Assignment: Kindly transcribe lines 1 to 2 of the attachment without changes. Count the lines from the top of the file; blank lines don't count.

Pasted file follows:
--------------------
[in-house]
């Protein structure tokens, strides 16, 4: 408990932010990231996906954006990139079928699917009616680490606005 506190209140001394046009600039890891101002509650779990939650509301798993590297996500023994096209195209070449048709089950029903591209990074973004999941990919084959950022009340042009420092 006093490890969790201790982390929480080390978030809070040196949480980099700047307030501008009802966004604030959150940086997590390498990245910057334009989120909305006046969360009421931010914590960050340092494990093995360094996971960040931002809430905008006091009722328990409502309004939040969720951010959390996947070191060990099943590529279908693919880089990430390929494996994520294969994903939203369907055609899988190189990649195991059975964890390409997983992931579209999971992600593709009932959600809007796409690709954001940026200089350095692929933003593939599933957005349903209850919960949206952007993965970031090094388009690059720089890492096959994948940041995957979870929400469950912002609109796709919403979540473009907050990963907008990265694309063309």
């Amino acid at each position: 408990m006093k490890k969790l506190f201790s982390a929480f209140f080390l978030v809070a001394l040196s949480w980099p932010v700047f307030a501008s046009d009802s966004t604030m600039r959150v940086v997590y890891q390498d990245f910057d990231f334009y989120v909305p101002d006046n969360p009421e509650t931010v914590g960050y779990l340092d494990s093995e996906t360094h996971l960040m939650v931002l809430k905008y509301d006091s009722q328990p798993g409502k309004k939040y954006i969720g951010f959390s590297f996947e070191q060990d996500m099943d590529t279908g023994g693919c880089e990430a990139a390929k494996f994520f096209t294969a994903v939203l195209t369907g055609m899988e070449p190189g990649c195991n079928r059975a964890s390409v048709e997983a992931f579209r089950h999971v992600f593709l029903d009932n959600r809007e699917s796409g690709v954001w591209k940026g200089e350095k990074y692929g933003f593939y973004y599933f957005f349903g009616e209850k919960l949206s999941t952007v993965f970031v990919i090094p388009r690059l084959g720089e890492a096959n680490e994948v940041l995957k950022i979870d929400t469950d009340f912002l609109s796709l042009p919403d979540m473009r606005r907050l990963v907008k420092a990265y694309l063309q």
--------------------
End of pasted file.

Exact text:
[in-house]
């Protein structure tokens, strides 16, 4: 408990932010990231996906954006990139079928699917009616680490606005 506190209140001394046009600039890891101002509650779990939650509301798993590297996500023994096209195209070449048709089950029903591209990074973004999941990919084959950022009340042009420092 006093490890969790201790982390929480080390978030809070040196949480980099700047307030501008009802966004604030959150940086997590390498990245910057334009989120909305006046969360009421931010914590960050340092494990093995360094996971960040931002809430905008006091009722328990409502309004939040969720951010959390996947070191060990099943590529279908693919880089990430390929494996994520294969994903939203369907055609899988190189990649195991059975964890390409997983992931579209999971992600593709009932959600809007796409690709954001940026200089350095692929933003593939599933957005349903209850919960949206952007993965970031090094388009690059720089890492096959994948940041995957979870929400469950912002609109796709919403979540473009907050990963907008990265694309063309």